Everywhere from The Weather Channel blog (twcblog) to the Weekly Reader blog (readandwriting) to my blog reading list, I’m seeing posts about the temperate-zone version of autumn–posts extolling the changing colors and crisp days, and warning me that winter is just around the corner and that I should enjoy this weather while I can.
Often this time of year, I’m struck by how the self-image of the United States is very much based on New England and the Midwest, and how we assume that everyone in the country experiences changing leaves followed by bitter cold as part of their year. Yet glancing at a map I come up with at least a dozen states where, for the most part, that isn’t true–some of them among the largest states, population-wise, in the country.
Part of it is that northern autumn really is a stunning season. I grew up with it, and when I first moved to the desert, I missed it enough–and was attuned to it enough–that I felt like I’d been cheated of autumn that year.
After 12 years, I can see the signs of autumn in the desert more clearly–the gentle cool evenings, the sharp clarity of the outlines of the mountains against the achingly deep blue sky, the change in the color and slant of the light.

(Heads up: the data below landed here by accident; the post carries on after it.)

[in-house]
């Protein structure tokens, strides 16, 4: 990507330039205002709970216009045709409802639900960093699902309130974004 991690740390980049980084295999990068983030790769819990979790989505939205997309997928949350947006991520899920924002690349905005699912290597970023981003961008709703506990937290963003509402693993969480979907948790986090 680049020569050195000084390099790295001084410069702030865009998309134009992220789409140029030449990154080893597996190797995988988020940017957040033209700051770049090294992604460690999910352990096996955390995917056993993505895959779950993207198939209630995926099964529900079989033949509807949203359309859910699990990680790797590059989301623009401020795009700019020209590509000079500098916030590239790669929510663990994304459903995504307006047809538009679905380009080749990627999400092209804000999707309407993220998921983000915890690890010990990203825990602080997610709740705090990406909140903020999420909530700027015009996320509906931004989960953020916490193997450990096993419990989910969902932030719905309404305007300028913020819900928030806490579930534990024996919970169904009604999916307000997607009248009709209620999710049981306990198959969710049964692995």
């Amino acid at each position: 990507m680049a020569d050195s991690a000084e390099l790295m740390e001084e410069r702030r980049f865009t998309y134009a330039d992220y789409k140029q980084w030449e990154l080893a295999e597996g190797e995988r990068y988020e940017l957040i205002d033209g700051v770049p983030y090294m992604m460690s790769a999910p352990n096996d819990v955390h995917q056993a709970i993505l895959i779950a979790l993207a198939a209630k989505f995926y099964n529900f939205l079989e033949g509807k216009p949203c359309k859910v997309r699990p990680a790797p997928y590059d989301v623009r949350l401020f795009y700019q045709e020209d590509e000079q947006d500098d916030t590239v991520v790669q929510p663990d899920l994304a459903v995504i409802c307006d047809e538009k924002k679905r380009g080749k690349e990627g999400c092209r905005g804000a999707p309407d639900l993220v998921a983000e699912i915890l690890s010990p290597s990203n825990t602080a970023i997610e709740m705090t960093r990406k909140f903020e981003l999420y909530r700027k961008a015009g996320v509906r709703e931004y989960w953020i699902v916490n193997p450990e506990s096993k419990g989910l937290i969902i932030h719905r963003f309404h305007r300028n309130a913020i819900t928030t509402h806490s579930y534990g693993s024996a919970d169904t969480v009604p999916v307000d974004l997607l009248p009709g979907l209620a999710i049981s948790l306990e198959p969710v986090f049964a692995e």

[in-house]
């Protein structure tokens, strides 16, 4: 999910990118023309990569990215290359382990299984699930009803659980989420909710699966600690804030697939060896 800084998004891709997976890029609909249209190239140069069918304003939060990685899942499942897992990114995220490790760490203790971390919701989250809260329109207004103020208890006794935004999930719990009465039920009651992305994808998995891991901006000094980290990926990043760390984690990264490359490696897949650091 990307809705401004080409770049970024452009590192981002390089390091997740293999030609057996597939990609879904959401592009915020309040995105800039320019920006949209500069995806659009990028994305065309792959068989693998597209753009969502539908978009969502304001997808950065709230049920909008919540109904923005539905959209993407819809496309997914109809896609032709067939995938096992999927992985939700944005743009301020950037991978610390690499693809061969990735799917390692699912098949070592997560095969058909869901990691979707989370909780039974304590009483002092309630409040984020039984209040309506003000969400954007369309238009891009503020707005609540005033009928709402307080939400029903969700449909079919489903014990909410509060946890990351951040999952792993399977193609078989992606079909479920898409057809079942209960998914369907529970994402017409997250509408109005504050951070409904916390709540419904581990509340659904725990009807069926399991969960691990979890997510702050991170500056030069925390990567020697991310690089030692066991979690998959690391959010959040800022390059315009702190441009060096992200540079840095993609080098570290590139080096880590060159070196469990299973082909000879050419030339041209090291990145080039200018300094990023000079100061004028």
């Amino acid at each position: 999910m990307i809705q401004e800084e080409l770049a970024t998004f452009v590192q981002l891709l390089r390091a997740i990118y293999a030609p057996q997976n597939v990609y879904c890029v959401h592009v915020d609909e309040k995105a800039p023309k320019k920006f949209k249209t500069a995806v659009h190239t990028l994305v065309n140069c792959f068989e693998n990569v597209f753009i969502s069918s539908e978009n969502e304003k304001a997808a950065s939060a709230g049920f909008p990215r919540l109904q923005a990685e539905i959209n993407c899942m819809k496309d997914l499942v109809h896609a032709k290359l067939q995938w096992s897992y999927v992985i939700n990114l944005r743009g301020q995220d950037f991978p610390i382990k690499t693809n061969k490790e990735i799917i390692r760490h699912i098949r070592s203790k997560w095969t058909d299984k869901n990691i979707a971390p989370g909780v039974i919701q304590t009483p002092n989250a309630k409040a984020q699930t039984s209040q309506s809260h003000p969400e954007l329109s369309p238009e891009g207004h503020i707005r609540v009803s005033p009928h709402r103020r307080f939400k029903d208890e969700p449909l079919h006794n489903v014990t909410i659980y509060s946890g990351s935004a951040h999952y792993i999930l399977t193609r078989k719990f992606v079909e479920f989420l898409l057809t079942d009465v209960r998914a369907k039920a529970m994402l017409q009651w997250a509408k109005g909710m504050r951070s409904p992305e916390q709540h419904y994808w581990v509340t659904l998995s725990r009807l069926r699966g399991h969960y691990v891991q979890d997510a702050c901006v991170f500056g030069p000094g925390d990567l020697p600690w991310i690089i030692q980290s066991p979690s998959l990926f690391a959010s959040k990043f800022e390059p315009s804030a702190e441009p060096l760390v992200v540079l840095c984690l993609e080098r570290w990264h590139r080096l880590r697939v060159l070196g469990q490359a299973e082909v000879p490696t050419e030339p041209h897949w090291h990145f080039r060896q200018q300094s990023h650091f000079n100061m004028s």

In other parts of the country, presumably there are other signs–I’m sure autumn in Florida, or Arkansas, or Texas have their own signs and meanings. I’m sure, too, that the harsh season–the season to be endured, the season one finds beautiful in ways one can’t explain to outsiders, the season whose presence lurks behind and colors all the others–is different, too.
The United States is huge. Many things bind Americans to one another, and we have many things in common. But our seasons and our weather are not among them.